Angie: He does, not me. I’m trying to introduce Nila to things that she otherwise wouldn’t be introduced to. Like going fishing.
How’d that go? I saw your tweet about that.
Bob: It was fun. We fell in the river.
Angie: So, not me. Bob and Nila.
You’re here now, which is good.
Bob: Right. We survived.
You didn’t drift down into the Ohio.
Angie: I was on the dock and they were on the ramp, which was covered in algae. Nila slipped and then Bob slipped, so I then turn around and they’re both yelling, “We’re gonna die!” They didn’t, but for a moment they really had me. They couldn’t stand up for awhile because it was so slippery.
Bob: I would like to say two things. One, I never wanted to go to the boat dock in the first place. I said it was a bad idea.
Angie: He did.
Bob: And I tried everything to get us to go somewhere else. Secondly, we had been playing and Nila slid in and couldn’t get out because it was so slick. Angie thinks it’s funny because she didn’t see Nila’s face when she realized that she couldn’t get up, so she was sliding into the river. I had to grab her. I knew that I could swim and I’d be fine, but I also realized that I couldn’t stand up either because it was too slippery. This all happened in the space of several seconds. Angie thinks it’s funny because she wasn’t traumatized like I was.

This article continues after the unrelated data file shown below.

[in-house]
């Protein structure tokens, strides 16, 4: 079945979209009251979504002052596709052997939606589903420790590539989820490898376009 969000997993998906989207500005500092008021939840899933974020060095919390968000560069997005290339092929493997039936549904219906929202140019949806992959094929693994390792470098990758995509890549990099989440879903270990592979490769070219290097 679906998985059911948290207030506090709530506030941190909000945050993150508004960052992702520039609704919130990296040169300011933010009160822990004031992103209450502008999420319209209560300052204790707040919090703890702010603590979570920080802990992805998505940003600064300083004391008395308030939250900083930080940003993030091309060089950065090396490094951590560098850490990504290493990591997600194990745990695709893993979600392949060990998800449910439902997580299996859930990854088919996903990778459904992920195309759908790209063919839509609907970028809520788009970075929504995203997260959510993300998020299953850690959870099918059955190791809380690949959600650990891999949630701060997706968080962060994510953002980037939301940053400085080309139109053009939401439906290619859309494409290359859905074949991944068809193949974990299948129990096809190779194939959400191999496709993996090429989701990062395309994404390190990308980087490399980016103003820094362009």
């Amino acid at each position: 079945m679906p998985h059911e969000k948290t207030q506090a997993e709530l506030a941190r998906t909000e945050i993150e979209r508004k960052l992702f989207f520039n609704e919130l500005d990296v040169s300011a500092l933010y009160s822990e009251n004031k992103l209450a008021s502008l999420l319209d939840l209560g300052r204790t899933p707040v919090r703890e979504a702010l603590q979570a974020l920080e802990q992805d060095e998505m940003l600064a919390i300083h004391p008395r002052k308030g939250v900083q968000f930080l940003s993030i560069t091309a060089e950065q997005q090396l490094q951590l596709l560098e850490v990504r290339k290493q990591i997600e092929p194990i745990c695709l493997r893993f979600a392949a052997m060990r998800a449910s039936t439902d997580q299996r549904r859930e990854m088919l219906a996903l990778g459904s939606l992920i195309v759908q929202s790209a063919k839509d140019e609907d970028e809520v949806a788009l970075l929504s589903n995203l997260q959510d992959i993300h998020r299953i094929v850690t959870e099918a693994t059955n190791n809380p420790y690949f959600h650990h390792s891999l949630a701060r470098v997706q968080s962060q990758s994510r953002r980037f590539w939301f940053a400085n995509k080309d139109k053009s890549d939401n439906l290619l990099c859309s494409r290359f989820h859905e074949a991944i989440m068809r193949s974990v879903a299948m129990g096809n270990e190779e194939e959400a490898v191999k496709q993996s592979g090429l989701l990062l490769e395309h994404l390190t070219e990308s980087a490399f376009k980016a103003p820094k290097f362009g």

Angie: Well, also, Bob’s a city kid. So it was humorous to me. He didn’t want to go in the first place, but we went and then he falls in the river. It was funny. Sort of.
Did you catch any fish?
Angie: Yeah, we went in the late afternoon and our side of the river was too sunny. All the fish were on the other side. Nila still had fun, which was the point.
Most weekends we’re doing something together because we’re really strict about her bedtime. I know it sounds weird in response to this question. We’ve always put her to bed around 7:30 PM, which is early, so by the time we’re done with homework, make dinner, and put her to bed, the night’s over.